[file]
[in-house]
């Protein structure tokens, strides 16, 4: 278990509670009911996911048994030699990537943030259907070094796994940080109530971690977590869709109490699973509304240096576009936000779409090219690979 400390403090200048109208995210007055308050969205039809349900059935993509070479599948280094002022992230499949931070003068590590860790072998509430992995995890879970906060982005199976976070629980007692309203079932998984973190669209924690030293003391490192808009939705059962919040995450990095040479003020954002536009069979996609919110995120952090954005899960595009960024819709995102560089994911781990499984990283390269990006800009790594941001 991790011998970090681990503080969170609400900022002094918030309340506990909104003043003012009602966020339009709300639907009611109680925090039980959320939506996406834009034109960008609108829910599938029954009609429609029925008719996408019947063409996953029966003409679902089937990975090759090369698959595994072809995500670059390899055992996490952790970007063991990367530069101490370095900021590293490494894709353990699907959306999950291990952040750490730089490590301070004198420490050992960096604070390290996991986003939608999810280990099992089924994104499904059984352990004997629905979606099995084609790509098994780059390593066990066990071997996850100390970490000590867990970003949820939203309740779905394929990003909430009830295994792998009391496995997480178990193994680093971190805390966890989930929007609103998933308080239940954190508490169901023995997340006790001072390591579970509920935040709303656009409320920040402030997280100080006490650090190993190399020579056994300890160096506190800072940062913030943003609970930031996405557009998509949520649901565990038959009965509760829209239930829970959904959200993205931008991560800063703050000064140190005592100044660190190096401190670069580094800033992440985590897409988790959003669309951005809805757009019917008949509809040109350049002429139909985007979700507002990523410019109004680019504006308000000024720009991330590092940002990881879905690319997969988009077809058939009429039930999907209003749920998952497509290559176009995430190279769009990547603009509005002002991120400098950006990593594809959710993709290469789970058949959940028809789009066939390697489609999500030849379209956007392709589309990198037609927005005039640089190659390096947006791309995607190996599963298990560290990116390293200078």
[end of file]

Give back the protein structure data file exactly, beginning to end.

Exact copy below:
[in-house]
């Protein structure tokens, strides 16, 4: 278990509670009911996911048994030699990537943030259907070094796994940080109530971690977590869709109490699973509304240096576009936000779409090219690979 400390403090200048109208995210007055308050969205039809349900059935993509070479599948280094002022992230499949931070003068590590860790072998509430992995995890879970906060982005199976976070629980007692309203079932998984973190669209924690030293003391490192808009939705059962919040995450990095040479003020954002536009069979996609919110995120952090954005899960595009960024819709995102560089994911781990499984990283390269990006800009790594941001 991790011998970090681990503080969170609400900022002094918030309340506990909104003043003012009602966020339009709300639907009611109680925090039980959320939506996406834009034109960008609108829910599938029954009609429609029925008719996408019947063409996953029966003409679902089937990975090759090369698959595994072809995500670059390899055992996490952790970007063991990367530069101490370095900021590293490494894709353990699907959306999950291990952040750490730089490590301070004198420490050992960096604070390290996991986003939608999810280990099992089924994104499904059984352990004997629905979606099995084609790509098994780059390593066990066990071997996850100390970490000590867990970003949820939203309740779905394929990003909430009830295994792998009391496995997480178990193994680093971190805390966890989930929007609103998933308080239940954190508490169901023995997340006790001072390591579970509920935040709303656009409320920040402030997280100080006490650090190993190399020579056994300890160096506190800072940062913030943003609970930031996405557009998509949520649901565990038959009965509760829209239930829970959904959200993205931008991560800063703050000064140190005592100044660190190096401190670069580094800033992440985590897409988790959003669309951005809805757009019917008949509809040109350049002429139909985007979700507002990523410019109004680019504006308000000024720009991330590092940002990881879905690319997969988009077809058939009429039930999907209003749920998952497509290559176009995430190279769009990547603009509005002002991120400098950006990593594809959710993709290469789970058949959940028809789009066939390697489609999500030849379209956007392709589309990198037609927005005039640089190659390096947006791309995607190996599963298990560290990116390293200078």